Showing posts from April, 2016

Collecting Modern Canadian Postal History 1952-Date

Today's post will look at a field of collecting that has been very neglected, and which I believe offers philatelists an unprecedented opportunity. That field is the collecting of modern postal history. Modern postal history for the purposes of this post is all the postal history for stamps issued during the present reign of Queen Elizabeth II.

What makes this period so interesting? Two things:
1. Frequent postage rate increases. 2. The proliferation of commemorative se-tenant issues and souvenir sheets, many of which were never intended to be used for postage. 
It is important to understand the factors that make a cover scarce and desirable. These factors are the same, no matter what time period we are talking about. There are many, but the main three factors are:
RateRoute and DestinationFranking The rate of the cover is the amount of fees that were required to pay for postage and any other services that were purchased in connection with the delivery, such as special delivery, ac…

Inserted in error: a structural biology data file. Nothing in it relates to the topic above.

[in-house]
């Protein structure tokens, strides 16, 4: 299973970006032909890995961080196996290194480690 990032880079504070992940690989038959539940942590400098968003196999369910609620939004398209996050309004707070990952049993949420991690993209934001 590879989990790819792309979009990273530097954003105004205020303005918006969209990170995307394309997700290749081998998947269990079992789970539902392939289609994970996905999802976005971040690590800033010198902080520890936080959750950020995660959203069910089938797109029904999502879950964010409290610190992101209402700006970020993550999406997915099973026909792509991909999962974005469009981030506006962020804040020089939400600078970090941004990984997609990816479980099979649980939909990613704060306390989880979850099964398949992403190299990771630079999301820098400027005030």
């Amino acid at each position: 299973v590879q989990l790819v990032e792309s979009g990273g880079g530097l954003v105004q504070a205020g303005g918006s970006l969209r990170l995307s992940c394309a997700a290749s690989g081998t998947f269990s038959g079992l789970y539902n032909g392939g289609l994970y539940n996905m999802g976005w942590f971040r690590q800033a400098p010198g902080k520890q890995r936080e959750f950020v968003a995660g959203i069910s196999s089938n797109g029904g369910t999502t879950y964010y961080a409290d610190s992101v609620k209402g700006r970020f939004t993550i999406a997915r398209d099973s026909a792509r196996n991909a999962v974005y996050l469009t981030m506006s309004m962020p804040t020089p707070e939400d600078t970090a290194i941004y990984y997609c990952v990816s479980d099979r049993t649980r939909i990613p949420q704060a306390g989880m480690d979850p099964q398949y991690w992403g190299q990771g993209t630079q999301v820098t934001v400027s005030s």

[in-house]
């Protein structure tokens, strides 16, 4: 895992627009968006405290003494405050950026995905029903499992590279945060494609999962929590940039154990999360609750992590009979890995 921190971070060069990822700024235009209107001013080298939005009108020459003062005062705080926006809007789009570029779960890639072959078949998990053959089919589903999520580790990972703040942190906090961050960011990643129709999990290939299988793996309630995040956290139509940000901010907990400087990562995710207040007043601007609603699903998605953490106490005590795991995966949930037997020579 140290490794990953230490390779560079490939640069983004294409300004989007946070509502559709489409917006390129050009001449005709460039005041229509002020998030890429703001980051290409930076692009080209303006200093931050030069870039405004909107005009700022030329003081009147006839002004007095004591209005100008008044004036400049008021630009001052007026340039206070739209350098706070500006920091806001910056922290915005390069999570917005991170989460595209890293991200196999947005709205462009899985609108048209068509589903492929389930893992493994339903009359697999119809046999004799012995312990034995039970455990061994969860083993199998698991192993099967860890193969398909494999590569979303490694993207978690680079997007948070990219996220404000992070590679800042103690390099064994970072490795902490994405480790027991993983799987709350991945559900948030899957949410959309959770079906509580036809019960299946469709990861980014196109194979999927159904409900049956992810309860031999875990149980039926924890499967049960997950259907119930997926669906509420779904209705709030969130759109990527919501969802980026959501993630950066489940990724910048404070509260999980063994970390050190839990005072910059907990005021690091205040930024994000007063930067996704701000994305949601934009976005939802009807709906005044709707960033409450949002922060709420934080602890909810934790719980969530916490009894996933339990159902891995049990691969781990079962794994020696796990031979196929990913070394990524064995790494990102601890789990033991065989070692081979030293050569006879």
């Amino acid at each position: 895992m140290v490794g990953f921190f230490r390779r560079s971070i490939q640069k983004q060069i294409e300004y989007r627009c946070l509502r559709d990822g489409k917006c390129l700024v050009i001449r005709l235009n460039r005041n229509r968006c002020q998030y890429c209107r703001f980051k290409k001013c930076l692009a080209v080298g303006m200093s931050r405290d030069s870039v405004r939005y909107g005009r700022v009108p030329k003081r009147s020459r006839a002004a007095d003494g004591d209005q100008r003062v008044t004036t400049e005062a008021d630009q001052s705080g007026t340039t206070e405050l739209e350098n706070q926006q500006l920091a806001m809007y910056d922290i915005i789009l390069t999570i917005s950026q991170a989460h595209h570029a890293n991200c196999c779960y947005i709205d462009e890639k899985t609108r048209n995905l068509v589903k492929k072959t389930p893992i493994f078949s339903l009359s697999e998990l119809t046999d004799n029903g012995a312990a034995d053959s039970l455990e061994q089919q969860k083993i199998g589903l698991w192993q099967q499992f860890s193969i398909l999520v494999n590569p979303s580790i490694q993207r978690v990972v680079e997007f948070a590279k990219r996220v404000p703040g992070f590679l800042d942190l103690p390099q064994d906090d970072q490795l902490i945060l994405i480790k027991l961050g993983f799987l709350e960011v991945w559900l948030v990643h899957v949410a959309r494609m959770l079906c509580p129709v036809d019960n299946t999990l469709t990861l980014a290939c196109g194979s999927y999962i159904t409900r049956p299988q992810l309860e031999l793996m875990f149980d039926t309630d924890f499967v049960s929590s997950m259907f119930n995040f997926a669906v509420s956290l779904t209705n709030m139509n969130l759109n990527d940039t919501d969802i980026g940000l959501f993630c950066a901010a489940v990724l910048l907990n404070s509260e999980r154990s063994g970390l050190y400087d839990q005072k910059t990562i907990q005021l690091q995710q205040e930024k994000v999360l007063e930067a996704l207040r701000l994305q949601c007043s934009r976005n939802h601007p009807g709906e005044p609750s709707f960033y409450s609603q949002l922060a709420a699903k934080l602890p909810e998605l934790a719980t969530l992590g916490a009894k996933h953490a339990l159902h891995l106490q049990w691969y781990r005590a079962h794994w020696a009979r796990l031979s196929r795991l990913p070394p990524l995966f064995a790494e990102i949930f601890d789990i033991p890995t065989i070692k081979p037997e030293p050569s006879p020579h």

The Shades Of The 50c Black and $1 Orange Admiral Stamps of Canada 1912-1928


This is the last of my detailed posts dealing with the shades of the very popular Admiral Issue of 1911-1928. The 50c value has four major listed shades in Unitrade, which are not too difficult to distinguish, while the $1 has three. However, one of the difficulties that collectors will encounter when trying to sort their stamps is the fact that there are several sub-shades within many of the major shade groups that may lead to mis-identification for those who are not familiar with the characteristics of the major shade groups.